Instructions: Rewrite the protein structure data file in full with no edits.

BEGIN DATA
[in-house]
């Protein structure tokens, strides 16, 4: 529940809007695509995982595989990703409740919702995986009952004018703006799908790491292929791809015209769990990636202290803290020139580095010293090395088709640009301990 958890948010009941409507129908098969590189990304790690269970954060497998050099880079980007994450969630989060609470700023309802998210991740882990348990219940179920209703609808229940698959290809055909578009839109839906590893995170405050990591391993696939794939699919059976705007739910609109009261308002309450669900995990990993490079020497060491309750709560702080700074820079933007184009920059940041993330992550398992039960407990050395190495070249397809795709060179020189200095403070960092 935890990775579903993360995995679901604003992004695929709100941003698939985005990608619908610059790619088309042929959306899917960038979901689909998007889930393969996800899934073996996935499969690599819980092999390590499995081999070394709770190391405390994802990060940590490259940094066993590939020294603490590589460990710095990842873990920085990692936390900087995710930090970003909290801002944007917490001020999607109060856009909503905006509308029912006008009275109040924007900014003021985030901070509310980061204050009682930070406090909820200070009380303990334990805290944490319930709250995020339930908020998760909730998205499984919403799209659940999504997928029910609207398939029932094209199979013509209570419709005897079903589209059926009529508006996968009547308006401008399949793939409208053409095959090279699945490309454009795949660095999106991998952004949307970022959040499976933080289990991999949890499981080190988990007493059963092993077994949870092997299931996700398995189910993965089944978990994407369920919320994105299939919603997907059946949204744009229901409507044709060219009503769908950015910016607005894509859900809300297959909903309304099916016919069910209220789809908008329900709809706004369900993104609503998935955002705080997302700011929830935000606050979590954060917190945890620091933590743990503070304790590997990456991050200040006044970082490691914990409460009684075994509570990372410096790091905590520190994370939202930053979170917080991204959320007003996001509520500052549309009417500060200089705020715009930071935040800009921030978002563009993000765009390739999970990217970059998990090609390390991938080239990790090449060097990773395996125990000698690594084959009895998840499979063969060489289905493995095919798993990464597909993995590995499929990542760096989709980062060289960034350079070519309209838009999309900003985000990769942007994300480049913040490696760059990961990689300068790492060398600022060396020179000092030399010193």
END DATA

[in-house]
């Protein structure tokens, strides 16, 4: 529940809007695509995982595989990703409740919702995986009952004018703006799908790491292929791809015209769990990636202290803290020139580095010293090395088709640009301990 958890948010009941409507129908098969590189990304790690269970954060497998050099880079980007994450969630989060609470700023309802998210991740882990348990219940179920209703609808229940698959290809055909578009839109839906590893995170405050990591391993696939794939699919059976705007739910609109009261308002309450669900995990990993490079020497060491309750709560702080700074820079933007184009920059940041993330992550398992039960407990050395190495070249397809795709060179020189200095403070960092 935890990775579903993360995995679901604003992004695929709100941003698939985005990608619908610059790619088309042929959306899917960038979901689909998007889930393969996800899934073996996935499969690599819980092999390590499995081999070394709770190391405390994802990060940590490259940094066993590939020294603490590589460990710095990842873990920085990692936390900087995710930090970003909290801002944007917490001020999607109060856009909503905006509308029912006008009275109040924007900014003021985030901070509310980061204050009682930070406090909820200070009380303990334990805290944490319930709250995020339930908020998760909730998205499984919403799209659940999504997928029910609207398939029932094209199979013509209570419709005897079903589209059926009529508006996968009547308006401008399949793939409208053409095959090279699945490309454009795949660095999106991998952004949307970022959040499976933080289990991999949890499981080190988990007493059963092993077994949870092997299931996700398995189910993965089944978990994407369920919320994105299939919603997907059946949204744009229901409507044709060219009503769908950015910016607005894509859900809300297959909903309304099916016919069910209220789809908008329900709809706004369900993104609503998935955002705080997302700011929830935000606050979590954060917190945890620091933590743990503070304790590997990456991050200040006044970082490691914990409460009684075994509570990372410096790091905590520190994370939202930053979170917080991204959320007003996001509520500052549309009417500060200089705020715009930071935040800009921030978002563009993000765009390739999970990217970059998990090609390390991938080239990790090449060097990773395996125990000698690594084959009895998840499979063969060489289905493995095919798993990464597909993995590995499929990542760096989709980062060289960034350079070519309209838009999309900003985000990769942007994300480049913040490696760059990961990689300068790492060398600022060396020179000092030399010193």